8 January 2018 Cape Town, South Africa
The engine mechanics from Southern Power arrived at 10:30 and had the timing belt fitted in a couple of hours. I’d asked them to replace the lubrication pipe to the turbo, but there was a misunderstanding and they’ll be back tomorrow to fit it.
After lunch, our friend Ian ran us around, so that we could buy a few things on our technical shopping list - it’s handy having some local knowledge. He also took us to his doctor, where we made an appointment for a check-up in a couple of days. We were then dropped off at a huge Shopping Mall called Canal Walk in the Century City district, where we ordered a pair of glasses for each of us.
After all that running around, we had a quiet evening in, watching a movie.
9 January 2018 Cape Town, South Africa
The diesel mechanics turned up promptly at 08:00 and fitted the new lubrication pipe. When they’d gone, I removed the sea water pump and stripped it down to replace the seal and a rusty bearing. Unfortunately, I couldn’t get the bearing out of the pump body, so needed to take it to the Volvo workshop for help.
The water came on at 09:00. Due to the water shortage, the water supply in the marina is only turned on for one hour, three times a week. After, topping up our water tanks, we called an Uber taxi and went into town to collect a small hire car - only £15 per day, which is a bargain.
I dropped Glenys off at the V&A shopping mall, so she could do some shopping without me moaning and I carried on to the Southern Power and they are going to get the rusty bearing out of the water pump for me. They also commented that the pump shaft is very worn where the lip seal makes contact, so they are also going to get the shaft chromed and ground back to the original dimension. I’m hoping that I’ll get it back by the end of the week.
I recharged our drinks fridge with R134a refrigerant - we have a small leak on it, but I’ve been unable to find anyone to repair it - another job for Trinidad. The boat yard has an oil disposal tank, so I dumped all of our petrol (25 litres) because we’ve had some of it for over a year and it hasn’t been used for three months - old fuel causes problems with the outboard.
The wind had been 25 knots from the south all day, but in the late afternoon we started to get strong katabatic gusts. I guess that the wind is rising up to the top of Table Mountain, cooling down and then dropping down the face of the mountain. As the sun went down the gusts increased in severity and we recorded 46 knots. Even in the marina, we were heeling over as the gusts hit us.
A strange cloud formation formed over the edge of Table Mountain, with the clouds rolling down the steep cliff. I found this snippet:
During the summer months, Table Mountain is best admired in all its magnificence against the blue backdrop of clear Cape skies. Ironically, it’s on such cloudless days that the mountain’s legendary white tablecloth is suddenly cast over the “table”, as if by God himself.
Albeit marvellous, Table Mountain’s “tablecloth” is nothing more than an orographic cloud formation (clouds that develop in response to the forced lifting of air by the earth’s topography). As a south-easterly wind blowing up the mountain slopes meets colder air at higher altitude, condensation takes place and a thick mist soon coats the top-most regions of the mountain.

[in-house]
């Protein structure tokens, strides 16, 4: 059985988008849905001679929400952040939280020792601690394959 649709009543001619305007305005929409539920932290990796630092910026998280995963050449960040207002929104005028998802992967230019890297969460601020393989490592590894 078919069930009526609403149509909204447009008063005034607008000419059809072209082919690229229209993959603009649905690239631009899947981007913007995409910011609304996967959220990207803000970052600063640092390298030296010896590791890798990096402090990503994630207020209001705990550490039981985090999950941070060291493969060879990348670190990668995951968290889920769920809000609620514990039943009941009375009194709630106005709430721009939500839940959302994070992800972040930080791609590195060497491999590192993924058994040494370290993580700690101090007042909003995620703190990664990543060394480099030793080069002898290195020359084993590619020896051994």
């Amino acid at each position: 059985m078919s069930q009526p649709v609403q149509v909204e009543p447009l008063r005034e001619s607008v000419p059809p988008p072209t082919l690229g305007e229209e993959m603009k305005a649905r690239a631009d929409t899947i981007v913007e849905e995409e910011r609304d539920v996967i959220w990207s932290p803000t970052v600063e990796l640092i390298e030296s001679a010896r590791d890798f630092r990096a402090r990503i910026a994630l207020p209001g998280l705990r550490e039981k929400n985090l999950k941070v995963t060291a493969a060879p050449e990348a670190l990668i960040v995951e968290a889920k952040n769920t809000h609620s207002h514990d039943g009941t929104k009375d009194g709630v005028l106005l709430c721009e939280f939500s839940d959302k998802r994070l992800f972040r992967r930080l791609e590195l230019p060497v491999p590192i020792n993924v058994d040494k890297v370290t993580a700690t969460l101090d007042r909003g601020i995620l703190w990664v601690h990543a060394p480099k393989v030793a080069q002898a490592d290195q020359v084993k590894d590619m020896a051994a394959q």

As the cloud cover pours over the side of the mountain, the process is reversed. Clouds encounter warmer air layers lower down, where the moisture evaporates, making the clouds disappear. Despite its undeniable beauty, the tablecloth can be dangerous to unwary hikers. The cloud often descends rapidly, obscuring visibility and posing a threat to hikers unfamiliar with the mountain.
10 January 2018 Cape Town, South Africa
It wasn’t a very pleasant night with katabatic gusts heeling us over and ropes creaking everywhere. I got up at 03:00 to change one of the ropes, which was creaking right above our bedroom. However, we survived.
It’s been over 18 months since we had a medical check-up, so we went to the doctors. We had an appointment at a Medi-care centre in Century City, which is a kind of mini hospital with doctors; some specialists and a pharmacy.
They did various blood & urine tests and we had a consultation with a general practitioner. It was all very easy and the consultation only cost £25 each (although all the tests cost £150 each.) We’re going back in a few days to get the results of our blood tests, but everything else looks okay, except Glenys had a high blood pressure reading, so they’re going to check her again when we go back.
We had to miss breakfast because of the blood tests, so back at the yacht club, we treated ourselves to an excellent bacon and egg brunch.
In the afternoon, Glenys pulled out her sewing machine and did various Sunbrella repairs. Meanwhile, I went out to buy some new petrol and then put the dinghy into the water for the first time since we left Mozambique in October. We lowered our 15hp outboard onto the dinghy and I cleared the fuel pipes of the old fuel. To my astonishment, the outboard started after only three pulls.
By two o’clock, it was blisteringly hot, so outside work stopped - a complete change to the cold windy weather yesterday. We had a quiet night on-board.
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